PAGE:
About my problem with the cuttoff, I do not have instabilities related to it, but a certain sensitivity to the cut-off value. In other words the "small" value used as cutoff value cannot be too small (it is typically between 10^-4 and 10^-6). In some cases 10^-6, which is what I would like to use, is too small and gives some trouble at interfaces (wrinkles), while 10^-4 works fine, but it might be too high in some case, depending on the application.

Thank you for your reference. I'll take a look and let you know :)

eric weddle September 30, 2011 08:31

Hello there.

I've been working with multiphase simulations for a while now.

One of the new goals of the taskforce I work with is the evaluate OpenFOAM as a possible substitute ofr other simualtions packages.

Would one og guys mind telling me how does the code used in the tutorial example "DamBreak4phase" ensures that the sum of all components fractions will be equal to 1???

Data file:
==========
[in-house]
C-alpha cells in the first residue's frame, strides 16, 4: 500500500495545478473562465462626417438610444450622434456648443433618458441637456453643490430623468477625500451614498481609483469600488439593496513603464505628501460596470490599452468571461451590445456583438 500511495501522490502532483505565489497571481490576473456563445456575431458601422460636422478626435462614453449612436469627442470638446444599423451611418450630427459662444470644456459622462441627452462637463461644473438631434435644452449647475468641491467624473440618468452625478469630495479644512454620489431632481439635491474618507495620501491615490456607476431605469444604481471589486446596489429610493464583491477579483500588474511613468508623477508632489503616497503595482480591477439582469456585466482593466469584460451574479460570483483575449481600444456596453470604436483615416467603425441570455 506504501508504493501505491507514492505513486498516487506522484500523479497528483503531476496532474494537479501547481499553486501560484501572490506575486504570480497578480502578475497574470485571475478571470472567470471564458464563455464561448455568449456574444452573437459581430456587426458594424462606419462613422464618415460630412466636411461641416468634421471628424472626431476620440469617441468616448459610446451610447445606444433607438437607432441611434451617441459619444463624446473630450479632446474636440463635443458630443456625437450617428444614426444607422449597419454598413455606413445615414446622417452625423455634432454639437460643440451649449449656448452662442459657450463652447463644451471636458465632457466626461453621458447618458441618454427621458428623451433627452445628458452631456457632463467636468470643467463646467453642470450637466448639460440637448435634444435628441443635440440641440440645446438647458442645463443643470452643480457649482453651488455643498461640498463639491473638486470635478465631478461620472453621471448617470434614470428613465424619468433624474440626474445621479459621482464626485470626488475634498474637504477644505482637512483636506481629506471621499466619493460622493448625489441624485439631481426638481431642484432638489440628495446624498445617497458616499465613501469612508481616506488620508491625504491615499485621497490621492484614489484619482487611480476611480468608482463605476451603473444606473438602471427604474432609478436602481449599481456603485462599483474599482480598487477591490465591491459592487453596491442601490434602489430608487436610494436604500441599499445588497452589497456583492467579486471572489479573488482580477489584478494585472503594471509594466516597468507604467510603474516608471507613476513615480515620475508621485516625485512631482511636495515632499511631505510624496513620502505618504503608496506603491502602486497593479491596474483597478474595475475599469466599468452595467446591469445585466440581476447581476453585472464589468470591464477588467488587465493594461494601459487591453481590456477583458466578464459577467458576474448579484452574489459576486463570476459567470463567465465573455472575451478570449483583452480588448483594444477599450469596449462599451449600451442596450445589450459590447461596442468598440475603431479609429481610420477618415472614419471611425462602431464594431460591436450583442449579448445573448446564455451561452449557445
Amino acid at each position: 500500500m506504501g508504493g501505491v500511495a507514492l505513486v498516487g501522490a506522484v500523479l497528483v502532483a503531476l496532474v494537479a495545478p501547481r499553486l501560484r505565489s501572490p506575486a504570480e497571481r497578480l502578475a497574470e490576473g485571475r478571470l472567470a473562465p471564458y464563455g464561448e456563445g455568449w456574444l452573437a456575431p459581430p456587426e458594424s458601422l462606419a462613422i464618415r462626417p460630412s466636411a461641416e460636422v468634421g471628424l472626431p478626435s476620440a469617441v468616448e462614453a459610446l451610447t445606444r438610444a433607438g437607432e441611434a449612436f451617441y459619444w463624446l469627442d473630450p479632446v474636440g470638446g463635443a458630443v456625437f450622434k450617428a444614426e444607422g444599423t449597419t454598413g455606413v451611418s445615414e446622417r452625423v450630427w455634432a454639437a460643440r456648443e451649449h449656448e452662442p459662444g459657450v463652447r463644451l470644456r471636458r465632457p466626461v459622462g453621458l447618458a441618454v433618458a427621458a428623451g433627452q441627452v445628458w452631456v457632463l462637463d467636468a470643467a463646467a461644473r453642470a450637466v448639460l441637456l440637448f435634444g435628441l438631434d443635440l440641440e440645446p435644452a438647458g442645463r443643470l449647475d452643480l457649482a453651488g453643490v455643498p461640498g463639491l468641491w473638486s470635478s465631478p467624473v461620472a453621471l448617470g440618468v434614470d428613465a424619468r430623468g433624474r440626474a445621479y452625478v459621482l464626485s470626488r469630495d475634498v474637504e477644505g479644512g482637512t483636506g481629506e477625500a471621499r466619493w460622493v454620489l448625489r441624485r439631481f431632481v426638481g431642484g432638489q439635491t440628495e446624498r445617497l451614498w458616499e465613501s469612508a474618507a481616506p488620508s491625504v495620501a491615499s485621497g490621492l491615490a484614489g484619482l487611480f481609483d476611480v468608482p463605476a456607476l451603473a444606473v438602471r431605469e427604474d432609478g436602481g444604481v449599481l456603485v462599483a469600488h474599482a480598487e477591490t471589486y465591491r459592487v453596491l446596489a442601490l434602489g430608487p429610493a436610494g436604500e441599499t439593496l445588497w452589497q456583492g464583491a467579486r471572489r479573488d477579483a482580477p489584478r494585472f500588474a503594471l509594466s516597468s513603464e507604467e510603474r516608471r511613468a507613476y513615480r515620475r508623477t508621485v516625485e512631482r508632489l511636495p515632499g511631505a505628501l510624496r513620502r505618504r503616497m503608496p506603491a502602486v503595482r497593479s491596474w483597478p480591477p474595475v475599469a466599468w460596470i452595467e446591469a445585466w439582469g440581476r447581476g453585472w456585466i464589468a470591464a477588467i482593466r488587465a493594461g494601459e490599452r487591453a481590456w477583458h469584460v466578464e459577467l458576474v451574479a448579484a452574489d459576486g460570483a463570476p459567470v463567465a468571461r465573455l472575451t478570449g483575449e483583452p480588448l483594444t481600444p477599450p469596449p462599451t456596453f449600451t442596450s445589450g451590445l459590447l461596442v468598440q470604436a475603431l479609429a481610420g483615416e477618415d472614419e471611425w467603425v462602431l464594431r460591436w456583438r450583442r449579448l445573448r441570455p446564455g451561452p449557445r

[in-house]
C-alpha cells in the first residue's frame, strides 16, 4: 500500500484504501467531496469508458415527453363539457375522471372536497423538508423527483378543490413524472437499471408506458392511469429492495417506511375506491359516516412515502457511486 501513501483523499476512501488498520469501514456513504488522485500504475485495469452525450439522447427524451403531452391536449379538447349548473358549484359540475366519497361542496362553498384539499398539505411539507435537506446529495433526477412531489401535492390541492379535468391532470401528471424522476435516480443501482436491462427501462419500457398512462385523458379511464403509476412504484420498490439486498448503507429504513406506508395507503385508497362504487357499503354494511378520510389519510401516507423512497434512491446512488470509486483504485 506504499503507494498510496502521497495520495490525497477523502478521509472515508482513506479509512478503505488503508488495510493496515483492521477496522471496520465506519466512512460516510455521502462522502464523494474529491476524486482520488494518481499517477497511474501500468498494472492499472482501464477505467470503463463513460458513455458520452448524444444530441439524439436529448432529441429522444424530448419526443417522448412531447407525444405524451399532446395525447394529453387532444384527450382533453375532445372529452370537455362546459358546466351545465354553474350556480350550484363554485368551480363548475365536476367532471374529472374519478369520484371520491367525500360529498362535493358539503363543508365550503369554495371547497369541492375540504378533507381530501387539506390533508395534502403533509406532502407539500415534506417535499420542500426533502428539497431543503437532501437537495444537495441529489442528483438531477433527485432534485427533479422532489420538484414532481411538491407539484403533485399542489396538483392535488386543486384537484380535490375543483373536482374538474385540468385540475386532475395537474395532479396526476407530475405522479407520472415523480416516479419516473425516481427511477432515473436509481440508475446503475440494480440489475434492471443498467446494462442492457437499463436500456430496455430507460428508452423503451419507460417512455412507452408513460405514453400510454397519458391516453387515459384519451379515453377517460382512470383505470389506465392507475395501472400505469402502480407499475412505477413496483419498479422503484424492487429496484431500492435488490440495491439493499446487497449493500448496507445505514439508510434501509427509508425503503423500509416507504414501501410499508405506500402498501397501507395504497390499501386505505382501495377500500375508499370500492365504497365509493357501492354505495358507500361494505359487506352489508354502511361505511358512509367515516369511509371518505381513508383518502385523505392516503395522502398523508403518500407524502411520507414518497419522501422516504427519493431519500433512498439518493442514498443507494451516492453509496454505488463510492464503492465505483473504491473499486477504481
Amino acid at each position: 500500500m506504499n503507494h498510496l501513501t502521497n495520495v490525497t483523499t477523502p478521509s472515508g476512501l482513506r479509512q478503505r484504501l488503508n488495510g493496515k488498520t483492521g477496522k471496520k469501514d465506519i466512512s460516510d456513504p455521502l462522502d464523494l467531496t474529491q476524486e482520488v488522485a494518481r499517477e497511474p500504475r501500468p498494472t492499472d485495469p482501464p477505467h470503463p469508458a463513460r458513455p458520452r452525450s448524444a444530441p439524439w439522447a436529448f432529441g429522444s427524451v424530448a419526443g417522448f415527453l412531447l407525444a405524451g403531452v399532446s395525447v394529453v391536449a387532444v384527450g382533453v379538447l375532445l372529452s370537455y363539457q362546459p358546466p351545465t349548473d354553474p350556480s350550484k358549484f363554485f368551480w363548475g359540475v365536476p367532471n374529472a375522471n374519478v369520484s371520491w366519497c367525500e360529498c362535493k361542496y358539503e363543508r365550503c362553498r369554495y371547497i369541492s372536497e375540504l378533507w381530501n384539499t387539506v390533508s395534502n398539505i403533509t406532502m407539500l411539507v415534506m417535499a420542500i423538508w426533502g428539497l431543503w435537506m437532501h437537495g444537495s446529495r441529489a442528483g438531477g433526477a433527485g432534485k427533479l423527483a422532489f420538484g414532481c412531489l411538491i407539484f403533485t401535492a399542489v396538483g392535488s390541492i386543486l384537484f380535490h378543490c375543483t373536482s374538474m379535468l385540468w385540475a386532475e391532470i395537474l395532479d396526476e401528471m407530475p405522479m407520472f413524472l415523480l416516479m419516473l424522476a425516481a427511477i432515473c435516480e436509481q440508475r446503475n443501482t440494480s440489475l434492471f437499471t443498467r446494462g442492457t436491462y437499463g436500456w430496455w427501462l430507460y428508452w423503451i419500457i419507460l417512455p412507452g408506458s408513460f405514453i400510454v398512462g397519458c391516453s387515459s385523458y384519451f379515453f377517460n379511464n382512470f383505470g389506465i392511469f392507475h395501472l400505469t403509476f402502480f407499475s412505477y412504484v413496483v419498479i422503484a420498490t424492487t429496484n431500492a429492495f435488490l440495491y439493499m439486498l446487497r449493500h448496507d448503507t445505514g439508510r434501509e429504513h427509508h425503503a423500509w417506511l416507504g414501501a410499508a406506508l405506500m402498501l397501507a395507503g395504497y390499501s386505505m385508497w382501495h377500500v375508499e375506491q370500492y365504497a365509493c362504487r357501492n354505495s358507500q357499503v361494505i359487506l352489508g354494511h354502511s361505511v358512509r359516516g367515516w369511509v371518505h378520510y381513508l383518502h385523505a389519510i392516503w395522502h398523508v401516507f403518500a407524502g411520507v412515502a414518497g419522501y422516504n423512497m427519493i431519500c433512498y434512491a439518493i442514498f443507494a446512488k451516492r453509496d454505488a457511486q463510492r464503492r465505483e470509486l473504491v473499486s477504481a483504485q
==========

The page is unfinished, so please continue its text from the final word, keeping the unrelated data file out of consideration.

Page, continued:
After reading your discussion I thought one of you could help me.

Thanks a lot

alberto September 30, 2011 10:31

Quote:

Originally Posted by eric weddle (Post 326239)
Hello there.

I've been working with multiphase simulations for a while now.

One of the new goals of the taskforce I work with is the evaluate OpenFOAM as a possible substitute ofr other simualtions packages.

Would one og guys mind telling me how does the code used in the tutorial example "DamBreak4phase" ensures that the sum of all components fractions will be equal to 1???

After reading your discussion I thought one of you could help me.

Thanks a lot

Hi, the limitation is included directly in the equation for alpha, following the same approach used in interFoam, where the convective flux is re-written in terms of the mixture and relative velocity.

You can find the implementation of this into multiphaseInterFoam in the solveAlphas method in multiphaseMixture.C.

Best,